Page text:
THE nice thing about Boris Johnson and Jeremy Corbyn is that they genuinely cannot stand each other. That footage of them walking to the Lords together, with BoJo smarming fit to burst and Jezza ignoring him, sums up their non-relationship. Coleen Rooney and Rebecca Vardy get on better.

So when they went mano e mano last night it was expected that there would be blood on the shiny floor before the evening was out. Host Julie Etchingham had even worn a rose coloured suit to hide the stains.

The clash was duly convened. Hang on a mo, though. In the words of that arch feminist, Frank McAvennie, were were all the burdz? Our host aside, the stage was a woman free zone, a regular Salford Lads’ Club. No Nicola. No Jo. They had to wait till the men were done talking before they could have their say in a later programme. Women, know thy place.

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It was all terribly civilised at first, with Mr Johnson this, Mr Corbyn that, and only the questioners, arranged like a jury in two tiers, referred to by their first names. Happily, mention of Scotland got both men’s dander up, with Mr Johnson making a “Corbyn-Sturgeon coalition” sound like a new strain of stomach flu. Who wants a chaotic coalition he asked. We’ve had one for nine years, Jezza batted back. It was almost as cute a response as Etchingham asking Boris, pledging to have a trade deal by the end of 2020, if he had dug a new ditch or had any plans to mint a coin.

Fair play to Miss Julie. At first I thought the hosting gig should have been given to our own Lorraine Kelly. Lolly’s question the other day to Boris’s personal tech tutor Jennifer Arcuri - "What's the point of you coming on TV to clear the air and then you don't say anything?" - could have come in handy here in the beginning.

But once she got going, Etchingham was cooking with gas. She might look like Mary Poppins but she can’t half poke a brolly where it hurts. She quoted a former Johnson aide who said the Conservative leader had betrayed every person he had dealings with, and she tore a strip off Corbyn for anti-Semitism in his party. After a ding-dong on public spending promises she asked Boris Johnson if he had found a magic money tree, and whether his opposite number had found a few of them. Ouch.

Boris Johnson had prepared for the debate by heading to a boxing gym, perhaps to sweat off some of that legendary testosterone lest he impregnate a member of the audience just by looking at her. Jeremy Corbyn had a haircut and posted the result on Instagram. It was a proper barber and everything, thus neatly confounding all those who thought Diane Abbott did the honours for him with a pudding bowl and a rusty knife.

ITV had not exactly splashed the cash on the set. Those podiums looked suspiciously familiar. Then again, given we have had 17 elections and 58 debates (or feels like it) since those three not so wise men Clegg, Cameron, and Brown started the ball rolling in 2010, you can hardly blame a broadcaster for going for a “pre-loved” set. After all, we could be here again next Spring if no party can command a majority. Keep that screaming to a dull roar please, madam. To change the tone, Etchingham asked both men to pledge themselves to a kinder, more civilised politics in future. They had a bicker about that, before being prompted to shake hands. Boris bounded towards the Labour leader, who looked at the PM like he was a Golden Retriever who had recently rolled in sheep poo.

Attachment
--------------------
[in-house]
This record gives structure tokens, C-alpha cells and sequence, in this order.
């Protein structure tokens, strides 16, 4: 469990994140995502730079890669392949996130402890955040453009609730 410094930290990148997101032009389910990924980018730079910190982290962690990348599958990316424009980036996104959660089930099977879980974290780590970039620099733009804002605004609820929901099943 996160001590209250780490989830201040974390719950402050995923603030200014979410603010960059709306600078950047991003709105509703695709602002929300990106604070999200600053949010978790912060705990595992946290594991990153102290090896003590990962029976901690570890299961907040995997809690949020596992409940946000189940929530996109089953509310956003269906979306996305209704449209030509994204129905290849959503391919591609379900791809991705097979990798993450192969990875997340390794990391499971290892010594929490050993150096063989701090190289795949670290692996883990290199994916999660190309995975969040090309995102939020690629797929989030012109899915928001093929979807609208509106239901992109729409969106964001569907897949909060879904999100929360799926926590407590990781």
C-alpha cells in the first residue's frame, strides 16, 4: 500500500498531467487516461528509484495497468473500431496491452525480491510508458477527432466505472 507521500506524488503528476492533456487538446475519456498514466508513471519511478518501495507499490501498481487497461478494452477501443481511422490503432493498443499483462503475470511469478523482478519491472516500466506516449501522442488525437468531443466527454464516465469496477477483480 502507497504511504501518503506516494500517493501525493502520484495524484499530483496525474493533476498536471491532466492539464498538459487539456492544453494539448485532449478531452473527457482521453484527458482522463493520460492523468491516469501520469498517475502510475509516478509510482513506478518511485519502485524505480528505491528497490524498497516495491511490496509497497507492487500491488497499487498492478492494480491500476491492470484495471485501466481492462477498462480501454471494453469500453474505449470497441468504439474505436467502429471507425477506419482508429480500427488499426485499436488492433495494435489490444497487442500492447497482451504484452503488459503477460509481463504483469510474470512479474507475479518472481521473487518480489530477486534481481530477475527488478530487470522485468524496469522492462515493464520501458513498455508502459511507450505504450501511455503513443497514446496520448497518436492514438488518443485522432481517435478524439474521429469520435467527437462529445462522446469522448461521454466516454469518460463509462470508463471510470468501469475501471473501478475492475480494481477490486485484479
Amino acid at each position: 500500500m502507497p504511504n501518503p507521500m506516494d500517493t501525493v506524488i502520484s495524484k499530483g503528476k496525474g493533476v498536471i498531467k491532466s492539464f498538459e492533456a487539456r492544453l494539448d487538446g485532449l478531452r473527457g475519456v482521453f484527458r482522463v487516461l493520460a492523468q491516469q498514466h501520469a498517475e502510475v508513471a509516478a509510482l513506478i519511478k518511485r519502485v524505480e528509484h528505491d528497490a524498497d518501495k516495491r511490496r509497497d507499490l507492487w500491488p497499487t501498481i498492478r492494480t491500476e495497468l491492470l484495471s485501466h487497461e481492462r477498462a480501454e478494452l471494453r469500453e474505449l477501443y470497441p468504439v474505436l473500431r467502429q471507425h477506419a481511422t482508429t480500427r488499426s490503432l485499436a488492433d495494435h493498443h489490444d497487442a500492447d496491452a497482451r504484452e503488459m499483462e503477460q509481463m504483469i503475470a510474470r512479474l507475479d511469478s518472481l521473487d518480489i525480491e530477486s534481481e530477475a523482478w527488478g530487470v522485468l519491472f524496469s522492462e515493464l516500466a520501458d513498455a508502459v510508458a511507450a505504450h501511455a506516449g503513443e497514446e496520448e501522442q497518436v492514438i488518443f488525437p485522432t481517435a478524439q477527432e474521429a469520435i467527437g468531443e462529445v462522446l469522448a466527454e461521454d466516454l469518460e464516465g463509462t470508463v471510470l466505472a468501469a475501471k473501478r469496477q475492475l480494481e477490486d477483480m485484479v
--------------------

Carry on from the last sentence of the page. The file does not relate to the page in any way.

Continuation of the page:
For all the carefully crafted questions on Brexit, the NHS et al, the most revealing inquiries were the quick fire ones. Was the monarchy fit for purpose, someone asked, a certain prince clearly in mind. “Needs a bit of improvement,” said Jeremy Corbyn, to cheers. “The institution of the monarchy is beyond reproach,” said the PM, missing the mood of the room. Which current political leader do you most admire? Boris waffled about the EU 27 who he said had given him a great deal on Brexit. The Donald will be upset about that lack of a mention. Mr Corbyn plumped for the UN Secretary General, for trying to bring about world peace. Aw. What a wonderful Miss World contestant Jezza would have made if not for that beard.

The hour up, Johnson had the last word and the show was over. It was 9pm and politics had to make way for the next programme in the listings, I’m a Celebrity … Get Me Out of Here! A competition in which minor talents surrounded by creepy crawlies compete for a prize of dubious worth. Seemed familiar somehow.

Some of us had given up River City, a tale of dodgy Weegies, for this date with a couple of Westminster wide boys. We were hoping for a genuine televisual moment, when one of the two would cut through the fog of the so far phoney war with a rapier sharp message and a rousing vision of the future. It’s always the hope that kills you.